Tuesday, January 17, 2012


We finally got an email from Chalene. Her P-days are Tuesdays in the MTC. Expect all emails to come that day!


Hello Dear Family!

Has it really only been less than a week since I last saw yall?? Because it seems like it has been so much longer!  The days are definitely long here, but so far the week did go by decently fast. 

First, thanks so much for all the letters and little notes of love and encouragement.  Every time I find a note or re-read a letter my day gets just a little bit better.  I doubt that I have found them all, but I am so very grateful for the ones that I have found!!

Ok, Dad (and I'm sure everyone else) wanted to know what all happened after the final hugs at the curb-side drop off. So let me just  tell you...

The Elders who were helping me with my luggage took me to my residence hall (17M) to wait to get my name tag (WHOOT!), room key, white hand book and schedule for the day.  After receiving all those things I was passed off to a Sister who then took me to drop off my bags at my room.  Of course, even then there wasn't time to rest!  We went straight to get my 10lb bag of Korean materials and books before I was whisked away to my classroom.  Here is where things get interesting!  As soon as I walked in I felt like I had a deer in headlights look on my face.  Of course my teacher was only speaking Korean and instantly I thought "What did i get myself into!?!"  Things got a little better when I met my companionS and realized I wasn't alone in all this.

Yes, I said companionS! I am in a Trio! Sister Baker is from South Jordan, Ut and a dance major from BYU (she knows Katelyn Carter).  Sister Kersey was one of the girls I found before the mission on Facebook and she is from Sacramento California.  Sister Baker is completely brilliant!! Seriously though, she is so smart and Sister Kersey is the giggly, comic relief of the group.  And then there is me.. a happy medium I think. 

There are 9 of us in my district, but there is 26 new missionaries in my zone going to 1 of the 3 Korean missions.  None of the Elders in my district are going to Busan, but all of them are really great.  So far we all work well together.  The funny thing though is that when they get stressed they all begin to laugh and get slap happy.  Needless to say we've already had some giggly days in the classroom.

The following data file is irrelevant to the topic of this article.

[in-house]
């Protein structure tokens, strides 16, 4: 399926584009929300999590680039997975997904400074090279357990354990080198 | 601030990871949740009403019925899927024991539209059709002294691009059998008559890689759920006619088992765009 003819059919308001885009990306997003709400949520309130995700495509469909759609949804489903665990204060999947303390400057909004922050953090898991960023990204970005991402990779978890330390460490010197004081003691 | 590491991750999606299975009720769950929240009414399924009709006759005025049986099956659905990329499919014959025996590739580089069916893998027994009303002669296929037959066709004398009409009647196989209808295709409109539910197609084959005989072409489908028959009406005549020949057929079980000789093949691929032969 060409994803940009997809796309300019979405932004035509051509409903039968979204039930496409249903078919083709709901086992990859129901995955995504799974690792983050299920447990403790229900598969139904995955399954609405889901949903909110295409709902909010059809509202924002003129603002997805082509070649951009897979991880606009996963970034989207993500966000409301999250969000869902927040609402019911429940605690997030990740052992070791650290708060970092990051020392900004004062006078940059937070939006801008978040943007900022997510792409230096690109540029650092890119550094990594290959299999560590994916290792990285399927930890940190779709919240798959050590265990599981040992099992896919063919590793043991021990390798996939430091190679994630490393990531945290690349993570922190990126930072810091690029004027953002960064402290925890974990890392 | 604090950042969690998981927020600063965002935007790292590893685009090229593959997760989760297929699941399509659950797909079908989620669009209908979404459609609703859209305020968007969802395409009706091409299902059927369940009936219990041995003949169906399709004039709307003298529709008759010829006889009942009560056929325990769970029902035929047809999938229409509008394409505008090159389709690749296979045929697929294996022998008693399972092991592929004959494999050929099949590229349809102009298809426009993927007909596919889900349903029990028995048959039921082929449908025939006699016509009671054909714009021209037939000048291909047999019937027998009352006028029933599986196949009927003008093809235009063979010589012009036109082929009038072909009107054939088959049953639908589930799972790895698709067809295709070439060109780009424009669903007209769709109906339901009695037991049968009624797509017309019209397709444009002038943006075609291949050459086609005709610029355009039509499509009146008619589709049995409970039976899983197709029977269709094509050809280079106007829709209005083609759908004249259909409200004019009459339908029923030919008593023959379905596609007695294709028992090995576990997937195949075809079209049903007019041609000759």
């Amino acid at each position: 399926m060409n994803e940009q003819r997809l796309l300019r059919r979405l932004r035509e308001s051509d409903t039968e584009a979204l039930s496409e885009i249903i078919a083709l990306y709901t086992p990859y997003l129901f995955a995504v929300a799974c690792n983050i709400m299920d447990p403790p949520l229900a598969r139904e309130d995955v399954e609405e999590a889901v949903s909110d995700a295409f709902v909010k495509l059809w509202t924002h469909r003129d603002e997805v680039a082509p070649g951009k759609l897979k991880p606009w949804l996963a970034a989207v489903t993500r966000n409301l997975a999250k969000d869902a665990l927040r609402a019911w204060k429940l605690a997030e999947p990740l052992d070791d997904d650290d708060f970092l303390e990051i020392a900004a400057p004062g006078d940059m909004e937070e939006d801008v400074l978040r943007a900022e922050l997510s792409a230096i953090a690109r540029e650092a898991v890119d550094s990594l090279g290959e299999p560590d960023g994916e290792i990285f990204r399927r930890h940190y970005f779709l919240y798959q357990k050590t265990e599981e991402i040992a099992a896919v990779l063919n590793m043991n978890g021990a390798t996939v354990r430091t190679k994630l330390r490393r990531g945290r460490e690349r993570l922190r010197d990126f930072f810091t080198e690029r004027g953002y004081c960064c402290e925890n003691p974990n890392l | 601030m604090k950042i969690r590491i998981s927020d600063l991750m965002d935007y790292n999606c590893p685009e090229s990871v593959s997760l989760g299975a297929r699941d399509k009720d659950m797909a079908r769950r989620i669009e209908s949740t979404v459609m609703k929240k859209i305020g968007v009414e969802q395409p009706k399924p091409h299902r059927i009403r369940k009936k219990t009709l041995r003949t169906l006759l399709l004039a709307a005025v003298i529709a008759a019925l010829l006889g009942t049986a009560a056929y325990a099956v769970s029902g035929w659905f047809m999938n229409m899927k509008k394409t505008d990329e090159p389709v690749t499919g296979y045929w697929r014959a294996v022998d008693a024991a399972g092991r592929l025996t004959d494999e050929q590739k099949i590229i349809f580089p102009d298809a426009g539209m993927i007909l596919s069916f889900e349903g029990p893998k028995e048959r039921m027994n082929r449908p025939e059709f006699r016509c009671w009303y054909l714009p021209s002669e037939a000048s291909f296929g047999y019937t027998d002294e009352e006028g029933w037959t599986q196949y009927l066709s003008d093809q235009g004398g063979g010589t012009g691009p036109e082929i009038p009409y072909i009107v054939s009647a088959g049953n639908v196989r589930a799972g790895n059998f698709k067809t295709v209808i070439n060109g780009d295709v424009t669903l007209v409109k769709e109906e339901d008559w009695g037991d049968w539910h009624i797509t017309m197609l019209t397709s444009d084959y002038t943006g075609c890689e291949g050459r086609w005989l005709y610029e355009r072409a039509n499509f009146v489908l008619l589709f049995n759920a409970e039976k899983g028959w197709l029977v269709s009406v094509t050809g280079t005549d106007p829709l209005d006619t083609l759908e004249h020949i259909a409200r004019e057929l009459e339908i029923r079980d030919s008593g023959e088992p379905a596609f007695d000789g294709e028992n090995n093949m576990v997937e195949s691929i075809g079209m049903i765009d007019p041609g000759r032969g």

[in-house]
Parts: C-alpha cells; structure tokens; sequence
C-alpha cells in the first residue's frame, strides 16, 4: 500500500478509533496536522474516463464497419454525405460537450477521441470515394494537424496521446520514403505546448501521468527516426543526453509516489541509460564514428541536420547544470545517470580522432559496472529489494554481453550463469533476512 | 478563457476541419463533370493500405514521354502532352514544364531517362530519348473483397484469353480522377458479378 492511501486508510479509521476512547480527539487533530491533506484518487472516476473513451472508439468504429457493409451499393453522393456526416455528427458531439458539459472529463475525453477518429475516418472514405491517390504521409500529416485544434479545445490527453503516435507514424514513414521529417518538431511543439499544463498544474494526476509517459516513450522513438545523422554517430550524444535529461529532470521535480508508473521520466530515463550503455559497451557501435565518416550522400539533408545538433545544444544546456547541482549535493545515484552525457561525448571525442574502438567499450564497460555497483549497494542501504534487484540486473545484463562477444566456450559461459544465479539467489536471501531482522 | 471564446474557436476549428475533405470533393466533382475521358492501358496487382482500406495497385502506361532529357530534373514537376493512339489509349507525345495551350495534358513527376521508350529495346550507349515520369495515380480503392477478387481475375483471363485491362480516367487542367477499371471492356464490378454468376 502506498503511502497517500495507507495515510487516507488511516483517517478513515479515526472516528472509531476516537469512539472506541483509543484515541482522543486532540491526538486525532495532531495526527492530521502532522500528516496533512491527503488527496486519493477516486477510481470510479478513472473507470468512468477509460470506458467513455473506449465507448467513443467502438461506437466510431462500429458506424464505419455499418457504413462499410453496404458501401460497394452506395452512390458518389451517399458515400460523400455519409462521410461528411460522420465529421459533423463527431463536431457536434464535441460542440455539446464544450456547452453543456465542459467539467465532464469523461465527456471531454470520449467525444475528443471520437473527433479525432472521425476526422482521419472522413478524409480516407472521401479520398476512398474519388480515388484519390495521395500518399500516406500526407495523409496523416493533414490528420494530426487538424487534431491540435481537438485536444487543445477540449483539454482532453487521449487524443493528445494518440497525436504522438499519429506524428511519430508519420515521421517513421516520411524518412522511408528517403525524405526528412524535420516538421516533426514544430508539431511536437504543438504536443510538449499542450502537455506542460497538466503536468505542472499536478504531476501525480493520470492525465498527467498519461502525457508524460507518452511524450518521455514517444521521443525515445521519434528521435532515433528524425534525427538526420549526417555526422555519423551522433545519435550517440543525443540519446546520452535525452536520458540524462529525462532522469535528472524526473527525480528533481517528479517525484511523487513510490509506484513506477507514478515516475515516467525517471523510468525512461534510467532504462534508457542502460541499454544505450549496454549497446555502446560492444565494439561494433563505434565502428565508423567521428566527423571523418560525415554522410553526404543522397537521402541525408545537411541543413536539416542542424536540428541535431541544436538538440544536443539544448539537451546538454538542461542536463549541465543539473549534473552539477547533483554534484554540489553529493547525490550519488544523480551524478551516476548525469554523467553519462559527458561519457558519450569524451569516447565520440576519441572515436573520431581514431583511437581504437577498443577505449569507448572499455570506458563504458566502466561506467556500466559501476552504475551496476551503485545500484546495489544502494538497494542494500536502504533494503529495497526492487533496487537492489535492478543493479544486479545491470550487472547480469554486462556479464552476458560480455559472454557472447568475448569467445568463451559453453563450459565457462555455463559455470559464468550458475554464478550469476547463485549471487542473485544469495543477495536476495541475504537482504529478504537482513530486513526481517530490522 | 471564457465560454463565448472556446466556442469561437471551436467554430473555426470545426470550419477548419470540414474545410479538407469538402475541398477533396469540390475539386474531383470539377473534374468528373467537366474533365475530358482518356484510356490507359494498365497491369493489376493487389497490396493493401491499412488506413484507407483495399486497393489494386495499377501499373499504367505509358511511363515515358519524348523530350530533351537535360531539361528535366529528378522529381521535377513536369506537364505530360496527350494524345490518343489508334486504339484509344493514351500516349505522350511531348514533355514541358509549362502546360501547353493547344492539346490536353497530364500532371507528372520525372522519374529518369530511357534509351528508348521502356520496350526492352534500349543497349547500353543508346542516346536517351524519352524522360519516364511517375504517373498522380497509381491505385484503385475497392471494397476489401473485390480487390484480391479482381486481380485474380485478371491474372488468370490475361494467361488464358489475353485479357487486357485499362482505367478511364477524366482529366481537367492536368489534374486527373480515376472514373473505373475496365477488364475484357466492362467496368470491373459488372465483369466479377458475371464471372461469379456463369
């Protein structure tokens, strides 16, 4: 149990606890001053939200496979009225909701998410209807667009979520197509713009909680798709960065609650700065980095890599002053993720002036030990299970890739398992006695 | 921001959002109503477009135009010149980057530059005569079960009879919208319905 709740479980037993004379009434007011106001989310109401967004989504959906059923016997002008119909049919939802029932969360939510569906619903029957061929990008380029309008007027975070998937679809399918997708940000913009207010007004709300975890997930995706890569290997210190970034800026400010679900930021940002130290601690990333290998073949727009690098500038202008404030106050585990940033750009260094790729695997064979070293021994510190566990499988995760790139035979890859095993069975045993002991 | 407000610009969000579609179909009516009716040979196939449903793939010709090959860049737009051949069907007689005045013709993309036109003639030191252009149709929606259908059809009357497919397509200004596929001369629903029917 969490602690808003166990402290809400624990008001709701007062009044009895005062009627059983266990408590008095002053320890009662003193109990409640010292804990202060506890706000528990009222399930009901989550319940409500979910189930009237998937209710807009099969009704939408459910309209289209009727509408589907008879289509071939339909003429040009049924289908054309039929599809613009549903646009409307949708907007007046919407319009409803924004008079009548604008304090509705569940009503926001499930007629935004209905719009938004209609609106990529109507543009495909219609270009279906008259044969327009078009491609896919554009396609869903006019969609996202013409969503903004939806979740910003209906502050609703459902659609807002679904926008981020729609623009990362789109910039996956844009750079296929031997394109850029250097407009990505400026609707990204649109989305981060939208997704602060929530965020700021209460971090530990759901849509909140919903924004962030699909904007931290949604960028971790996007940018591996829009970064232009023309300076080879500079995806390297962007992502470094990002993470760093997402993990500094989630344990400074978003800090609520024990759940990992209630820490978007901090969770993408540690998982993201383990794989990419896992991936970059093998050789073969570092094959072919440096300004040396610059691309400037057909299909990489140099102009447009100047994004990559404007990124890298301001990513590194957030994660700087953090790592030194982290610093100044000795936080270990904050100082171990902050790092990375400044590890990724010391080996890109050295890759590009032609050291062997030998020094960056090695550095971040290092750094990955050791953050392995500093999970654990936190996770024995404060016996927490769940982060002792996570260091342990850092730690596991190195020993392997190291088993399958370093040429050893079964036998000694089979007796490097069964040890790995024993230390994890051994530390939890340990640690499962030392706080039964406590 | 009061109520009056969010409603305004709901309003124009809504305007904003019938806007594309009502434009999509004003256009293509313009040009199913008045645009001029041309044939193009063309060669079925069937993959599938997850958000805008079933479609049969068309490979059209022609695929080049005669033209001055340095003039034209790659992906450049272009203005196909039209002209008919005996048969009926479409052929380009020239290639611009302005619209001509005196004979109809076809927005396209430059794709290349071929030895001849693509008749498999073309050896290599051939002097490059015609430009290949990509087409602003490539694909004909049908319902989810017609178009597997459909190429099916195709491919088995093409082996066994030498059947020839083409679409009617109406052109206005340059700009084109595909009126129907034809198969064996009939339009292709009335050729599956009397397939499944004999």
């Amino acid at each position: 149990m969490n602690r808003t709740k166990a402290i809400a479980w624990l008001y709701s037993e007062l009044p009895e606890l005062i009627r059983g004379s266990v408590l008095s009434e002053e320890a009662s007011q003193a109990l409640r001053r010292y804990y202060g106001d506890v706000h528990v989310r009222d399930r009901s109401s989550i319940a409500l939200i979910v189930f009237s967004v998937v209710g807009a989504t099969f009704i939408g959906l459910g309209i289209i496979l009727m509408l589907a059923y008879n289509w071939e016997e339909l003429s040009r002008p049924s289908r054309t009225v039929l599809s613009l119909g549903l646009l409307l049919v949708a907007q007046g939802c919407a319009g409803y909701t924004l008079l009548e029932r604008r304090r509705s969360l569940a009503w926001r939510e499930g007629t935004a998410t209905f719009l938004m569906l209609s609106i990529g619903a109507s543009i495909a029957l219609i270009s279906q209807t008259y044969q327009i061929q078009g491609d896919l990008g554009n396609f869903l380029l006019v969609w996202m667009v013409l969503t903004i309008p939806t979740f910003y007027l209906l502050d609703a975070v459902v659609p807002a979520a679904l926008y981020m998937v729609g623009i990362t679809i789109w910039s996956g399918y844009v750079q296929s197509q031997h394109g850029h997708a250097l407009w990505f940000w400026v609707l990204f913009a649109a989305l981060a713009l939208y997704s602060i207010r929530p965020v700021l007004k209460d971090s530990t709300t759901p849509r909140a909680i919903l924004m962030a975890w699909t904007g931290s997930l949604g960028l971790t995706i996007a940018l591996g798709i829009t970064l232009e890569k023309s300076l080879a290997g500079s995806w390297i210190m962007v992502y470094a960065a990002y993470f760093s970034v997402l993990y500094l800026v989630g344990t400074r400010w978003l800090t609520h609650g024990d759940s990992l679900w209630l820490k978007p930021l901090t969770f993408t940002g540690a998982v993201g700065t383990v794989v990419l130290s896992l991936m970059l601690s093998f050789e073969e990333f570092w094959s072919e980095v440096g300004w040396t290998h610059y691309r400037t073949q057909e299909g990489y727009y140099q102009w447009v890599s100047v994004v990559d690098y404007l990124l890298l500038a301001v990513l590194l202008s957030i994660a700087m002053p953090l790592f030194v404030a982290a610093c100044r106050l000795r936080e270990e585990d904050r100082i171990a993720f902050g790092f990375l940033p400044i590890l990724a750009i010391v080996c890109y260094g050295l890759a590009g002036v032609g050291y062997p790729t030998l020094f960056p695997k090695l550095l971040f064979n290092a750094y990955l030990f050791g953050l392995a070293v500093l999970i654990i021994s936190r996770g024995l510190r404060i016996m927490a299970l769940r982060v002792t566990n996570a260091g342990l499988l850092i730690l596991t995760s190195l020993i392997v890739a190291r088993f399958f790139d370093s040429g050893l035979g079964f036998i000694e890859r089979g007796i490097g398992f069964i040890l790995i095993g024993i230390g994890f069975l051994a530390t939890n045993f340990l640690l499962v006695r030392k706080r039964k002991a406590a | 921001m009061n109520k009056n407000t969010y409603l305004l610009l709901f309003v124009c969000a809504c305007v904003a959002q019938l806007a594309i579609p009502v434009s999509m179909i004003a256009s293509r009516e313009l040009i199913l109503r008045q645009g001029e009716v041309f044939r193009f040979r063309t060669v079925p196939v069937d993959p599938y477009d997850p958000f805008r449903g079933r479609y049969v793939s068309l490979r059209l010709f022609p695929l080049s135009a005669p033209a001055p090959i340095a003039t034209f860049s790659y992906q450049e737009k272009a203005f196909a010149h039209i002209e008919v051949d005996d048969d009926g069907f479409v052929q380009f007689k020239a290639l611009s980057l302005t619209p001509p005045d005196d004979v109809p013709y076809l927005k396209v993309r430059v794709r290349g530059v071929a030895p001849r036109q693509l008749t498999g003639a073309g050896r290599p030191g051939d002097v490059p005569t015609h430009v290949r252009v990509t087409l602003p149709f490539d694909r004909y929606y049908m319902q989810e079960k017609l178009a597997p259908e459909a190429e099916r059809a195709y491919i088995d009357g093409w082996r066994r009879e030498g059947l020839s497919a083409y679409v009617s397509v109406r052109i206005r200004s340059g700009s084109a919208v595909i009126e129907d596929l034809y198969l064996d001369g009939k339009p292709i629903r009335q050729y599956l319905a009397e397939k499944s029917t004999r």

(Mom, Elder Mitchell isn't in my district but we have talked!  He is very nice and was glad to have that connection.)

Now, the next big question... How is the language?? Well, it is SO HARD!!!!! I have been told by several teachers now that Korean in the second hardest language for native English speakers to learn.  You sound like Yoda when you directly translate what you saw in Korean to English.  For example, I Like Kimchi would be said I Kimchi Like in Korean.  Though the language is very difficult and I have already found myself more overwhelmed way more often then I thought possible I already can read, write, pray and teach basic in Korean.  Amazing how the Spirit enhances learning huh?  I know it is the Spirit because there is no other way I could possibly know the things I know.  The vocabulary is difficult to retain, but the words start sticking after frequent repetition.  The reading and writing part of Korean is pretty easy.  I think all my life I was meant to write in Korean!!!  Finally I have found a language that you spell the words EXACTLY as they sound! With their alphabet they have characters that represent soungs.  So "Hah" and "Dah" and "CHah" are all their own individual characters as well as the vowels like "EE" and "AH" and "OO".  The OO, OH, AH, UH's get a little bit confusing, but the more I read the easier it is to remember the difference. The really crazy part is we are already teaching an investigator! He is a native from Soeul, Korea and he speaks little to any English.  Luckily the Korean people are so kind and patient!! Seriously though!  I have never met a nicer group of people.

My Branch President, President Shin in a native from Korea and his wife, also a native served her mission in Busan!  Also, in my Branch Presidency are the very recently returned mission presidents from Busan!! It has been so nice to have Sis Jennings there to answer questions and just comfort us when we think we are getting in over our heads.  Sunday was kind of a hard day and she was there to give us words of comfort and big hugs!  I thought of you on Sunday mom when my companions and I went and watch music and the spoken word.  It was a little slice of home and our Sunday mornings.  

Time is up, so to quickly answer questions:
*I usually wake up at 5:45 to go to the special sister missionary work outs in the morning (anything from yoga to kick boxing)
*My favorite spiritual experience so far was listening to a rebroadcast of Elder Hollands MTC devotional intitled 'Missions are Forever' I'll write about that later...
*The Schedule is rigorous and has us going from sun up to sun down!! It's nice to be so busy, but at the same time is feels like you hardly get anything done! Again.. I'll write more later on that.

And one final funny story... so in Korean there are several works that sound VERY close to each other and if you don't pronounce things correctly then you can be WAY off base!  Such as We and Duck are very close as well as Atonement and Soy Sauce.  My personal favorite, instead of praying to Heavenly Father, a couple of times we accidently prayed to the Great Hippo!!! hahah Korean is great!  HARD but great!

I love all y'all!! Keep the letters coming!  I now understand why Gwen would always want them so so bad!!

My P-days are on Tuesdays so expect another letter from me then! 

Love dearly, Wells-Longshore Cha-Meh!

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